The early stages of prostate research lifted by Movember funding

 University of Victoria chemists Fraser Hof and Frank van Veggel are in the early stages of research that could vastly improve detection, treatment and even fight the "untreatable" forms of prostate cancer.

If all goes as planned for the two researchers, who depend on grants made possible through Movember fundraising, it could mean life-saving advances.
"To put it briefly, we're trying to make a treatment for the untreatable forms of prostate cancer," Hof said of his project, which is separate from van Veggel's.
Hof's team is developing drugs to block a pathway that hasn't been targeted by therapeutic approaches before. While 85 to 90 per cent of cases of prostate cancer can be treated through conventional methods with early detection, he said he and his team are targeting those currently resistant to treatment.
Specifically, the kind of drugs they are developing are inhibitors of proteinprotein interactions. They have already seen exciting results.
"We've found the first molecule to block this particular protein-protein interaction," he said. "It works in a test tube and it's in the very early stages -- so it's definitely not time for hyperbole. But it's an exciting, important step."
Van Veggel's research focuses on improving diagnosis and surgeries. He is developing materials that would make the cancer appear as a darker contrast on an MRI scan, as well as glow during surgery.
It involves developing an antibody that attaches to a nanoparticle, which together dock to cancer cells. The nanoparticles, which have the same sizerelationship to a mustard seed that one metre has to the north-south length of B.C., would create the visuals.
"The closest analogy we have is the horse with a wagon," van Veggel said.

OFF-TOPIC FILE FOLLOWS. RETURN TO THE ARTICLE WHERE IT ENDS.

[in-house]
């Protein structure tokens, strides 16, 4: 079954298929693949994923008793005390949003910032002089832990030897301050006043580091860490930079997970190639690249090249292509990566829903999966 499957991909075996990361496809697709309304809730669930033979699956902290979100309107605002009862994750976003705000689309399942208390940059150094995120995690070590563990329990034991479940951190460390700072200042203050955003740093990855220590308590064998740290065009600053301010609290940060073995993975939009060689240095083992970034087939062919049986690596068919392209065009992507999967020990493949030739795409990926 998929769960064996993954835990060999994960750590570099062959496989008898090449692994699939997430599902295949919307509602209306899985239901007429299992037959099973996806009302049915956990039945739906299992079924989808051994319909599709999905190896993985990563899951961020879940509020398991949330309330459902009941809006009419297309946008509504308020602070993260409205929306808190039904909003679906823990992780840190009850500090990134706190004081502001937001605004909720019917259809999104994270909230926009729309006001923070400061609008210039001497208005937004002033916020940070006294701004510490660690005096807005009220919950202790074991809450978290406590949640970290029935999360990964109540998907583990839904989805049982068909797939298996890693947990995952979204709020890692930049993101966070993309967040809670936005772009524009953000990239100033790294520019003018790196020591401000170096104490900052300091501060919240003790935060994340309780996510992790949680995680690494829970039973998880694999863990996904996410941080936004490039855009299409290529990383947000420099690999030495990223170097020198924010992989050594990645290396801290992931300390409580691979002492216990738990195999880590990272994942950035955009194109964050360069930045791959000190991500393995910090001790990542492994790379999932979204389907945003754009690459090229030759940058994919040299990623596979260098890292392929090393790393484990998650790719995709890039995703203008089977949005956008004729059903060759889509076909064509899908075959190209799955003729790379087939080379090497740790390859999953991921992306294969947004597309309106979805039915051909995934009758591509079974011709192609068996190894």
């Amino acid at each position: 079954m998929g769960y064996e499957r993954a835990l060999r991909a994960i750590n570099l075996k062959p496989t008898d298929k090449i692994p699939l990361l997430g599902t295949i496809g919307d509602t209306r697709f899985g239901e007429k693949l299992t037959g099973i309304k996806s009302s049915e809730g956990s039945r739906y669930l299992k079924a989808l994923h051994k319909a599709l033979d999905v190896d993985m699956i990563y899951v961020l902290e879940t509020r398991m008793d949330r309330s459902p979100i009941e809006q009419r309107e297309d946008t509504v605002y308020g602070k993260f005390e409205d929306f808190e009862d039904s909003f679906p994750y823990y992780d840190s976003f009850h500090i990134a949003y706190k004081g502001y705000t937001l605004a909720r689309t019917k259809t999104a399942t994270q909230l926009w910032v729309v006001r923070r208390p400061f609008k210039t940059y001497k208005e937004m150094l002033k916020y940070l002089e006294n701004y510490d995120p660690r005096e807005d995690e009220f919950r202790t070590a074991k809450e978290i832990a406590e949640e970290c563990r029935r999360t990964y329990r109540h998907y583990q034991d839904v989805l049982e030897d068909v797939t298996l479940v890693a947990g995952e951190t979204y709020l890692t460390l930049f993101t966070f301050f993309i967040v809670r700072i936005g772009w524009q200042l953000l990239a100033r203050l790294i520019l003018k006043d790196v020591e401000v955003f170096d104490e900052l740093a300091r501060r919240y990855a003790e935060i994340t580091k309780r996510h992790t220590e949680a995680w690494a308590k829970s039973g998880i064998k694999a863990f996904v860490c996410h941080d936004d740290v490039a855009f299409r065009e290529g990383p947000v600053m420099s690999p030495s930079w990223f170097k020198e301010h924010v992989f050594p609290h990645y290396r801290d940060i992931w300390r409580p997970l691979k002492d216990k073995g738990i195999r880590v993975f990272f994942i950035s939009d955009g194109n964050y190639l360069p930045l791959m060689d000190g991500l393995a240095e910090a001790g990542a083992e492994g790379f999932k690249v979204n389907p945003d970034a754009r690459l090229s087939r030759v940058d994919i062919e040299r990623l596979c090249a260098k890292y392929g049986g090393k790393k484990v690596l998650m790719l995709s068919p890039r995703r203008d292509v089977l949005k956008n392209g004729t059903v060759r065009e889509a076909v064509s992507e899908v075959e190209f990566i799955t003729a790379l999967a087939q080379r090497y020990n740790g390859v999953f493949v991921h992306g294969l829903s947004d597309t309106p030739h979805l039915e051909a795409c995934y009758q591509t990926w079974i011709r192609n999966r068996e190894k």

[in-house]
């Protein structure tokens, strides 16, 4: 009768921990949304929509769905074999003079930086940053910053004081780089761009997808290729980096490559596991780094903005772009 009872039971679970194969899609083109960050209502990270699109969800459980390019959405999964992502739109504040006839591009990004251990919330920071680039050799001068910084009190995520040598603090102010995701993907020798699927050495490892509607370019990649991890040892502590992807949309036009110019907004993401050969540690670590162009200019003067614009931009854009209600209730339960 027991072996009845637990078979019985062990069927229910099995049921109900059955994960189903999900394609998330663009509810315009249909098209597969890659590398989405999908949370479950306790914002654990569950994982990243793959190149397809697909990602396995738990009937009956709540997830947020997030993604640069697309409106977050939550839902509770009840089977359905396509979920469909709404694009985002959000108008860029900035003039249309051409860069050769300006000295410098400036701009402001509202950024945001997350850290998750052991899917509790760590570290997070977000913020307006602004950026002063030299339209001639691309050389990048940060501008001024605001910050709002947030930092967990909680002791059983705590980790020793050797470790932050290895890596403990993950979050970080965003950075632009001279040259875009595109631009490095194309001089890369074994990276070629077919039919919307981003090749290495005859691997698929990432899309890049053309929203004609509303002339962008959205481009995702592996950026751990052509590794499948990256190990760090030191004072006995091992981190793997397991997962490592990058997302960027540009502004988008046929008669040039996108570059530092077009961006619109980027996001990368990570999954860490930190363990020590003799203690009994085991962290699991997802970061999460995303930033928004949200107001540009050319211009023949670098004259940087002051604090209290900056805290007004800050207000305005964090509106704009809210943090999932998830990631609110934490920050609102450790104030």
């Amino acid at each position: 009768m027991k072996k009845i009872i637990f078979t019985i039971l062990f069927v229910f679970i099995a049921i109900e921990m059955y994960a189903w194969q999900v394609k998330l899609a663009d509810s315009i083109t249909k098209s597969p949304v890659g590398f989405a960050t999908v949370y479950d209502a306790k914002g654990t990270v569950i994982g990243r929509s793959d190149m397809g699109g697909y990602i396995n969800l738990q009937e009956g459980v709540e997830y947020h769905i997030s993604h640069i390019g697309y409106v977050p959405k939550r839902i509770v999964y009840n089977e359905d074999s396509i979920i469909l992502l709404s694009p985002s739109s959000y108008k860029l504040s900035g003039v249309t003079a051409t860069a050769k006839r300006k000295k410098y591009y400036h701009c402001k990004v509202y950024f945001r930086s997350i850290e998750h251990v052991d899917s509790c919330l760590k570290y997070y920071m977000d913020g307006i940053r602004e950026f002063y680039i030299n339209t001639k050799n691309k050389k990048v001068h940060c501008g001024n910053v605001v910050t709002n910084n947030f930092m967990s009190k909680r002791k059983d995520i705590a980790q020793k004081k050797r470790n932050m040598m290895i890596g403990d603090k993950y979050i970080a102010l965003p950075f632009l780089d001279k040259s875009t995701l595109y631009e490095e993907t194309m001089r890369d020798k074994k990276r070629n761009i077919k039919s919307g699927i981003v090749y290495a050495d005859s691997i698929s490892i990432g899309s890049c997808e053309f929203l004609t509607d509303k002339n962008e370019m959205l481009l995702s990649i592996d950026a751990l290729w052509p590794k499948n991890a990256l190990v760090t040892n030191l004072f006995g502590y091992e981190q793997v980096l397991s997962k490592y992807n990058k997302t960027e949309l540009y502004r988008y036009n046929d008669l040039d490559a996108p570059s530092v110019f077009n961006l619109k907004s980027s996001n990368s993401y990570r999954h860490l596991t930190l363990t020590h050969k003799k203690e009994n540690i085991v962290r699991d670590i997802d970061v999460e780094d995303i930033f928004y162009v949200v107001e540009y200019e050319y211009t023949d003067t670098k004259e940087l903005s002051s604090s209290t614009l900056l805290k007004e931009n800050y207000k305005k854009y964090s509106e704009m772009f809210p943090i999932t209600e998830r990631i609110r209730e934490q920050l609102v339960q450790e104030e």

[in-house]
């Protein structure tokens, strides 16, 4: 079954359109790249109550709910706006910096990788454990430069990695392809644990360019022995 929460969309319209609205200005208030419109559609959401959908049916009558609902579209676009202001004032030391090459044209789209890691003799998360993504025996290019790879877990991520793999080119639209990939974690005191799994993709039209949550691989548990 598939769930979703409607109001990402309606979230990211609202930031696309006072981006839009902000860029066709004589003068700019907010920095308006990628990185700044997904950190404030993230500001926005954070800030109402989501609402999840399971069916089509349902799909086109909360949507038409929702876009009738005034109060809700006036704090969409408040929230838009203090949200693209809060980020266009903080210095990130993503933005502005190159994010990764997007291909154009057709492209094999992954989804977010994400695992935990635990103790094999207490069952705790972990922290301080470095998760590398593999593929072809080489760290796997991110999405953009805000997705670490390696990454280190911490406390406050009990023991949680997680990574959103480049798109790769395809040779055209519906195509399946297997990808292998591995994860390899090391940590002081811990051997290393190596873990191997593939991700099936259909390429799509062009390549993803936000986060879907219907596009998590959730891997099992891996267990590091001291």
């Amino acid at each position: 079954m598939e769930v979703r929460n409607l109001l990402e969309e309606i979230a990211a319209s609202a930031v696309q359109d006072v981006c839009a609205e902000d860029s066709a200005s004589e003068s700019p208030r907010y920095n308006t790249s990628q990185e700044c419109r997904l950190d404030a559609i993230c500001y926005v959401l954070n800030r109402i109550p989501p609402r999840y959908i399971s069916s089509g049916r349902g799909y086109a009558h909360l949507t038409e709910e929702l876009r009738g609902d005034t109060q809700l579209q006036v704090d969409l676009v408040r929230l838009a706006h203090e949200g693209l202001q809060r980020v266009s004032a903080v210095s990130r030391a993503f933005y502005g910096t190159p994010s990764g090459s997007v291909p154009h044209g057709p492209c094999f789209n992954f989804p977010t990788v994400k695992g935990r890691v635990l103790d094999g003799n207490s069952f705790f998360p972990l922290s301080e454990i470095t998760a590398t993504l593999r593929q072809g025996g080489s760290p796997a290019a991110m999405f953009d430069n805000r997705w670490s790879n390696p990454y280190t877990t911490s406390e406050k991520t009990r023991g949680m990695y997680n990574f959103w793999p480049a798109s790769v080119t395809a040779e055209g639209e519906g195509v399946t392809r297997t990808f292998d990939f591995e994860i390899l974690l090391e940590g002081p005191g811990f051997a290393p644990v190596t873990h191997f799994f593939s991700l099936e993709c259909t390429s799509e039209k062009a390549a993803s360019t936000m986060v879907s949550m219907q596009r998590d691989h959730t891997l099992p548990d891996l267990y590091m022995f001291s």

"The horse knows where to go and in the process brings the hay to the stall."
In the long term, it could be a valuable tool for surgeons. Those nanoparticles would light up when stimulated by a laser, so surgeons could see exactly where the cancer cells are and remove a smaller, more accurate mass.
"The surgeon likes to cut a little bit more than the tumour," van Veggel said.
"But any time they cut through the tissue, they make loose cells. And a loose cell could go on the move." Those loose cancer cells can spread, if they aren't all removed. The application of his research could reduce that chance.
"If there are loose cells, they can just visualize them and suck them up."
In the shorter term, the goal is to make identifying cancer easier, as the nanoparticles also appear as a dark contrast on MRI scans.
For patients, this all means more comfortable diagnosis, with lower drug doses. "It potentially means a lower dose of foreign material," van Veggel said.
"The lower dose you need for those [MRI] images, the better."
While his research is currently focused on prostate cancer, it could be applied to fight other cancers in the future.
But van Veggel is still in the preliminary stages of research. The goal is to show that the binding happens, and also that the antibody will bind specifically to cancer cells.
"We have the first results that this is indeed the case," van Veggel said. The next step is showing that enough nanoparticles will, in fact, flock locally to give a high enough contrast for the scans.
Hof and van Veggel each received $120,000 grants made possible through funds raised by the Movember and West Coast Motorcycle to Ride campaigns. Hof said early-stage investigational projects like his and van Veggel's are typically seen as high-risk, so securing funding can be difficult.
"The Movember Canada campaign has been particularly good at funding new ideas and new approaches," he said. "They're really making it a priority."
It's personal for Hof, whose grandfather died from the cancer. "Every researcher has their own motivations and that's a big part of it for me."
Alex Cook, co-chair of the Movember committee, said the organization applies funds according to potential.
"They research who's got the best ability to find a cure for cancer and then the money goes accordingly," he said.
Canada leads the world in Movember fundraising, with almost $26.8 million raised this year, followed by the U.K.'s $16.6 million.
Money raised through West Coast Motorcycle Ride for Life promises that money raised here stays here. "That's the motto of the event: What's raised on the Island, stays on the Island," said Leanne Kopp, executive director of the Prostate Centre of Victoria, responsible for administering the funds.

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